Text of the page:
Farewell to an era

There’s a line in Robert Altman’s movie “A Prairie Home Companion” where Virginia Madsen – playing the angel Asphodel dressed in a white trench-coat – comforts a bereaved woman by reminding her that the death of an old man is not a tragedy.

I had to remind myself of those words last week with the death of Harrison Birtwistle. He was 87 and after a rich and fulfilling life his death was not a tragedy, and yet it seemed one to me. I felt as if a huge figure in my life had gone. His music was amongst the first that I came to know when I started exploring the world of contemporary music back in the late 1970s early 80s: Verses for Ensembles, Punch & Judy, The Triumph of Time and perhaps above all The Mask of Orpheus (how I adore that opera and how I hated the 2019 ENO production). Others can express better than I can the combination of intellectual rigour coupled with a physicality, a visceral quality that was all his own and yet with a lyrical aspect that was all too often overlooked.

But perhaps what hits home the most is that his death in many ways feels like the end of an era. Norman Lebrecht referred to “the death of Britain’s last great composer”, and while I am sure he was as usual being deliberately provocative, and I hope that he is wrong, there is a glimmer of truth in this and it’s not just in the UK. Birtwistle was of the generation that gave us Boulez, Ligeti, Xenakis and Berio, all now gone. I love the likes of Glass, Reich, Adams and Pärt, but let’s face it, they’re no spring chickens. I hope that it’s not just my advancing years speaking when I say that I don’t find their counterparts among today’s composers, talented though they may be. There are plenty of people writing fluent, enjoyable music, but few with any strong sense of identity and with such a strong personal voice.

I worry. I worry that this is a reflection of today’s world where there seems to be a reaction against high art, where elite is a dirty concept and shallow ideas rule over depth and intellect. So, I worry, but in the meantime all I can do is to enjoy the legacy that Birtwistle left for us.

Sleep. Perchance to listen.

Sleep. Perchance to dream.

There are of course plenty of pieces of music where sleep is an unintended, unwanted consequence, and let’s be honest it’s happened to all of us at one time or another, but with Max Richter’s eight-hour Sleep it is the objective. Described as an eight-hour lullaby when it was premiered in 2015 at the Wellcome Collection library in London – as part of an exhibition devoted to the science of sleep I recall – the audience had beds and sleeping bags. The recording of that premiere was broadcast again on BBC Radio 3 the night of Saturday into Easter Sunday morning, in response to lockdown-anxiety, and broadcast in many other countries over the same weekend. I knew more or less what to expect from the one hour extracts available on the from Sleep disc but I had never heard the whole piece, so that night I decamped to the spare bedroom (for the sake of marital harmony) with a Bluetooth speaker.

It is possible to read about how Max Richter worked with neuroscientist David Eagleman, to learn about how the music references sleep patterns, about how the pitch spectrum was chosen to bring the listener into a womb-like state, but that all falls away in the face of the sheer sensual beauty of the music. The subtle interplay between the live musicians (piano and keyboards, five string players, and the ethereal soprano of Grace Davidson) and electronics was such that at times I wasn’t even sure which I was listening to, and the transitions as one section segued into the next…blissful.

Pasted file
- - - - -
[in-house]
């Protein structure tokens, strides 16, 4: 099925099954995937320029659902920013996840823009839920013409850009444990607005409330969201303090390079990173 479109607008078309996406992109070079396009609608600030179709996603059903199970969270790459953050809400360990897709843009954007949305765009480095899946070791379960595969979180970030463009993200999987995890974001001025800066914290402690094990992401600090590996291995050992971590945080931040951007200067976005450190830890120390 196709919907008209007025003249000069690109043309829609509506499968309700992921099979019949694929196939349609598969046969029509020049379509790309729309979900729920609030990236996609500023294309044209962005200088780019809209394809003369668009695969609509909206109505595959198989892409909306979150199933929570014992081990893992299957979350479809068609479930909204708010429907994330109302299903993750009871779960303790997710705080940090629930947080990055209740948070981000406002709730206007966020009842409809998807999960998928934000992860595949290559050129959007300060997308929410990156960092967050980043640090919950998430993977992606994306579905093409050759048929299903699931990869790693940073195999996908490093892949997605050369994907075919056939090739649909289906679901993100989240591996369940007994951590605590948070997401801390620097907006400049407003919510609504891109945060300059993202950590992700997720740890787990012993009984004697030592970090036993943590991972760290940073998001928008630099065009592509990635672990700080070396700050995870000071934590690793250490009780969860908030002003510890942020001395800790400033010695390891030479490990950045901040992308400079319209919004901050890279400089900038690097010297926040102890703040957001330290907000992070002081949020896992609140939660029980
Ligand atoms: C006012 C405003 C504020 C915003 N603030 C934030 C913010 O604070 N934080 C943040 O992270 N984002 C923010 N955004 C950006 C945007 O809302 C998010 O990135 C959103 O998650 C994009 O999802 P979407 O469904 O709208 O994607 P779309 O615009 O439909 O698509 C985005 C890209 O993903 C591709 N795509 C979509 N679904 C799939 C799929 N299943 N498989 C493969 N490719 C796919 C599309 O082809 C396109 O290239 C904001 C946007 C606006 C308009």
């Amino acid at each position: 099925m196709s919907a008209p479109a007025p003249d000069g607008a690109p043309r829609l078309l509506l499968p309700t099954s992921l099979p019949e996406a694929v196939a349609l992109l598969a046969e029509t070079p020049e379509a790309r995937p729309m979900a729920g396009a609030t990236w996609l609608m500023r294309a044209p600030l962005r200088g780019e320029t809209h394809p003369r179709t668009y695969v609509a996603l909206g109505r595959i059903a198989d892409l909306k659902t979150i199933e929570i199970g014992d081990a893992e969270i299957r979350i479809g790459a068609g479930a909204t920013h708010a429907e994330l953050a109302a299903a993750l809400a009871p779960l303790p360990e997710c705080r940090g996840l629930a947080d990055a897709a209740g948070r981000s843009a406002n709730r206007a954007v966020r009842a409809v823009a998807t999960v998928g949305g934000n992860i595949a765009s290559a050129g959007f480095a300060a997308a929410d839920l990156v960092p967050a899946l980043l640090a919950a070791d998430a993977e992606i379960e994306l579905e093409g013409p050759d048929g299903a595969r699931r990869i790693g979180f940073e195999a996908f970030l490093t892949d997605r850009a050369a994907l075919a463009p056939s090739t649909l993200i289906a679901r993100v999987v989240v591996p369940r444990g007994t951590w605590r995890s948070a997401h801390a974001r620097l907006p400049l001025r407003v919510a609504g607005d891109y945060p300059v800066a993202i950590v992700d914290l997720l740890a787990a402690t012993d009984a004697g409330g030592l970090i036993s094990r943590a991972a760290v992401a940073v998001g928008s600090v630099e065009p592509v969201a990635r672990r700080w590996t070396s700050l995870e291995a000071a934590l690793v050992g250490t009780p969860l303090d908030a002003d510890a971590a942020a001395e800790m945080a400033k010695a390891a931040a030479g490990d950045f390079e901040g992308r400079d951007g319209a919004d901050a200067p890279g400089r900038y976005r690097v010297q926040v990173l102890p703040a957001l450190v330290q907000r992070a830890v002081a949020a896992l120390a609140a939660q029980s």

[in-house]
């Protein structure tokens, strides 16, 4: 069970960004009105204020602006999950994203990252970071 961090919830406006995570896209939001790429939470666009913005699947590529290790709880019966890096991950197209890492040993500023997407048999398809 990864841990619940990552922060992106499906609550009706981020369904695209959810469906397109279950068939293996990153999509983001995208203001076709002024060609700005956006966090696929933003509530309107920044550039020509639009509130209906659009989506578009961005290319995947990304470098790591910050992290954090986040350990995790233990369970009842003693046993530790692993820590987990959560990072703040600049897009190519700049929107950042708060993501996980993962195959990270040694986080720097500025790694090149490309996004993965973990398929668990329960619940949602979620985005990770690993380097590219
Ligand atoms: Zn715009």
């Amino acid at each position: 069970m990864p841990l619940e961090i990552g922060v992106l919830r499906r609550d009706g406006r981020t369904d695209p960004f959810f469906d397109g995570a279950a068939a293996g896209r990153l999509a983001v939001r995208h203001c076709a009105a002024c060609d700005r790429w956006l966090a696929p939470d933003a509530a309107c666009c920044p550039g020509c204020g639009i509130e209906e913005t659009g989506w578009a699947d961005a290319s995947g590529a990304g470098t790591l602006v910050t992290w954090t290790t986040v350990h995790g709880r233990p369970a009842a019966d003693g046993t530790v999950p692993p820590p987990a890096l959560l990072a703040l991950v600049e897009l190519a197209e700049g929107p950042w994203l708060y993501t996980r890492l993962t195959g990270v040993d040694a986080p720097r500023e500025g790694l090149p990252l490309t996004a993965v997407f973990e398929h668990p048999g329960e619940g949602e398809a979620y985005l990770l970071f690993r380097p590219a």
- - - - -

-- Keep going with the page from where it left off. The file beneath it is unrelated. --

I didn’t want to fall asleep, so gorgeous was the music I wanted to keep listening, but after an hour or two I inevitably did and the music worked its way into my dreams. I woke a couple of times during the night and when I did I felt a sense of extreme contentment, lying in bed bathed in this magical sound world and knowing that other people across the country were doing just the same.

Sleep. Perchance to listen.

On Bruckner, Writing, and Self-Confidence

I never expected there to be a connection between the music of Anton Bruckner and my writing, but somehow the two have come together in the last few days.

I hated Bruckner in my youth, but in my mid-years he has become more and more important to me. I might even go as far as to say that he is a composer I really couldn’t live without. But this isn’t going to be about his music, wonderful though it is, but about artistic self-confidence – something he famously lacked.

In addition to the canon of nine symphonies that I love, there are two others that until recently I hadn’t heard at all. Bizarrely, they are known as the Symphony No.00 and Symphony No.0. The “00” is a student work – though Bruckner was such a late-starter that in this case “student” means 39 years old, which is another story – it’s enjoyable and interesting for Bruckner lovers, but it’s the background to the “0” that struck a chord with me (pun intended).

It should really have been his second symphony, completed in its final form after his first, but he was so disheartened by a single negative comment from the conductor Otto Dessoff that he withdrew the symphony completely. Bruckner scratched out the “No.2” in the score replacing it with the German “annulirt”, cancelled. These days it’s known as the “Nullte” – the Zero.

Bruckner was so lacking in self-confidence, so doubtful of his own talent, that all it took was one negative comment. Just one comment, that was enough. But he never destroyed the score and the symphony was finally played in 1924. And it’s terrific music, not perhaps in the same league as his later mature symphonies but well worth playing and hearing.

So, what has this to do with my writing? Well, the day after failing to win a competition I had high hopes with, it’s a reminder that critics and judges are not always right, and that to have belief in your own writing is one of the most important things any writer (or artist) must have.

I don’t want any of my stories to be published decades after my death under the title “The Cancelled Stories”.

Anne-Sophie Mutter

Listening to Anne-Sophie Mutter play Penderecki’s second violin concerto – Metamorphosen – with the LPO at Bridgewater Hall last night caused me to reflect on issues of change and consistency.